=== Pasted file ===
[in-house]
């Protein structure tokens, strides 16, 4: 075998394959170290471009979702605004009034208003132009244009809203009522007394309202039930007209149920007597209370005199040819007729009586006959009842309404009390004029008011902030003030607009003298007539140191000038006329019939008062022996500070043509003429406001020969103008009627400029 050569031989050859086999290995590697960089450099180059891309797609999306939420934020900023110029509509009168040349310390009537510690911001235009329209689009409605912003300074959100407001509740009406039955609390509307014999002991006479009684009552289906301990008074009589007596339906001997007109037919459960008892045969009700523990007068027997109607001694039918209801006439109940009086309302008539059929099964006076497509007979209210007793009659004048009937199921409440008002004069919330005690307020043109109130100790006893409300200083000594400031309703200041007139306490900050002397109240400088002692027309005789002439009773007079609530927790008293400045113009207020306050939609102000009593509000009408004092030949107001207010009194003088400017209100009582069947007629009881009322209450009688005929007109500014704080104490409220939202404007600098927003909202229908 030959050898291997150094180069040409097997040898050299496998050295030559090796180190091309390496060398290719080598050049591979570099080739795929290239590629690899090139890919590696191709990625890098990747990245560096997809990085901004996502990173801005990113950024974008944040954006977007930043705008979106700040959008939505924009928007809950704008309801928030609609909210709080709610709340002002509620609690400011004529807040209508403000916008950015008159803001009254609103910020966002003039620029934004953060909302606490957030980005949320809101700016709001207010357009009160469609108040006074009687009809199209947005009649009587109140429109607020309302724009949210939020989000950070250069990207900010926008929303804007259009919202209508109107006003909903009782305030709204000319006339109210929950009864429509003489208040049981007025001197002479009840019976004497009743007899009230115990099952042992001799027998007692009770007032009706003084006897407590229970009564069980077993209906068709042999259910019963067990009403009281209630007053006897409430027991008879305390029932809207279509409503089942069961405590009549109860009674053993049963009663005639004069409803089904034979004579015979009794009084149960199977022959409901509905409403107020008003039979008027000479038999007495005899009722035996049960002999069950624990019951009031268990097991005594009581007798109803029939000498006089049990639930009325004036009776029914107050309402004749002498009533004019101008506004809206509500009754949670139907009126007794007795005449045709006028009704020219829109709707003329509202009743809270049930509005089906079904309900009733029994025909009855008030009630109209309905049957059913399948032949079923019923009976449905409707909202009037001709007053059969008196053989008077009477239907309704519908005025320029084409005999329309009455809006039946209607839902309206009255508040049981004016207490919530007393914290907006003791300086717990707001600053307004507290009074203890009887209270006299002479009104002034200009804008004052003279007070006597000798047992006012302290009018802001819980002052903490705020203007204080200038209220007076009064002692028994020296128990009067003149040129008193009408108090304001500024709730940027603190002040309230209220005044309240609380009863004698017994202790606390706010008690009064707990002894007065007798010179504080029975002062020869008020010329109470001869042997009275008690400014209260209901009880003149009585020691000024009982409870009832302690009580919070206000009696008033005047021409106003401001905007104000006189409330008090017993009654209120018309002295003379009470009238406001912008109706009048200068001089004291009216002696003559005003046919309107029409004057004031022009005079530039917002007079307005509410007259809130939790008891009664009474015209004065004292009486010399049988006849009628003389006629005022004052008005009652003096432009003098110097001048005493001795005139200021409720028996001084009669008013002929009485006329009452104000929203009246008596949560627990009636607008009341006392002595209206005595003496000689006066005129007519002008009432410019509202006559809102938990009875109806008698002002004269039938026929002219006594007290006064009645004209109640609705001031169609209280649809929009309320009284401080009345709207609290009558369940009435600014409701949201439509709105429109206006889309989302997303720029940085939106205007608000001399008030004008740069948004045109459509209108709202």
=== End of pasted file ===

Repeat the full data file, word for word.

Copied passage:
[in-house]
């Protein structure tokens, strides 16, 4: 075998394959170290471009979702605004009034208003132009244009809203009522007394309202039930007209149920007597209370005199040819007729009586006959009842309404009390004029008011902030003030607009003298007539140191000038006329019939008062022996500070043509003429406001020969103008009627400029 050569031989050859086999290995590697960089450099180059891309797609999306939420934020900023110029509509009168040349310390009537510690911001235009329209689009409605912003300074959100407001509740009406039955609390509307014999002991006479009684009552289906301990008074009589007596339906001997007109037919459960008892045969009700523990007068027997109607001694039918209801006439109940009086309302008539059929099964006076497509007979209210007793009659004048009937199921409440008002004069919330005690307020043109109130100790006893409300200083000594400031309703200041007139306490900050002397109240400088002692027309005789002439009773007079609530927790008293400045113009207020306050939609102000009593509000009408004092030949107001207010009194003088400017209100009582069947007629009881009322209450009688005929007109500014704080104490409220939202404007600098927003909202229908 030959050898291997150094180069040409097997040898050299496998050295030559090796180190091309390496060398290719080598050049591979570099080739795929290239590629690899090139890919590696191709990625890098990747990245560096997809990085901004996502990173801005990113950024974008944040954006977007930043705008979106700040959008939505924009928007809950704008309801928030609609909210709080709610709340002002509620609690400011004529807040209508403000916008950015008159803001009254609103910020966002003039620029934004953060909302606490957030980005949320809101700016709001207010357009009160469609108040006074009687009809199209947005009649009587109140429109607020309302724009949210939020989000950070250069990207900010926008929303804007259009919202209508109107006003909903009782305030709204000319006339109210929950009864429509003489208040049981007025001197002479009840019976004497009743007899009230115990099952042992001799027998007692009770007032009706003084006897407590229970009564069980077993209906068709042999259910019963067990009403009281209630007053006897409430027991008879305390029932809207279509409503089942069961405590009549109860009674053993049963009663005639004069409803089904034979004579015979009794009084149960199977022959409901509905409403107020008003039979008027000479038999007495005899009722035996049960002999069950624990019951009031268990097991005594009581007798109803029939000498006089049990639930009325004036009776029914107050309402004749002498009533004019101008506004809206509500009754949670139907009126007794007795005449045709006028009704020219829109709707003329509202009743809270049930509005089906079904309900009733029994025909009855008030009630109209309905049957059913399948032949079923019923009976449905409707909202009037001709007053059969008196053989008077009477239907309704519908005025320029084409005999329309009455809006039946209607839902309206009255508040049981004016207490919530007393914290907006003791300086717990707001600053307004507290009074203890009887209270006299002479009104002034200009804008004052003279007070006597000798047992006012302290009018802001819980002052903490705020203007204080200038209220007076009064002692028994020296128990009067003149040129008193009408108090304001500024709730940027603190002040309230209220005044309240609380009863004698017994202790606390706010008690009064707990002894007065007798010179504080029975002062020869008020010329109470001869042997009275008690400014209260209901009880003149009585020691000024009982409870009832302690009580919070206000009696008033005047021409106003401001905007104000006189409330008090017993009654209120018309002295003379009470009238406001912008109706009048200068001089004291009216002696003559005003046919309107029409004057004031022009005079530039917002007079307005509410007259809130939790008891009664009474015209004065004292009486010399049988006849009628003389006629005022004052008005009652003096432009003098110097001048005493001795005139200021409720028996001084009669008013002929009485006329009452104000929203009246008596949560627990009636607008009341006392002595209206005595003496000689006066005129007519002008009432410019509202006559809102938990009875109806008698002002004269039938026929002219006594007290006064009645004209109640609705001031169609209280649809929009309320009284401080009345709207609290009558369940009435600014409701949201439509709105429109206006889309989302997303720029940085939106205007608000001399008030004008740069948004045109459509209108709202």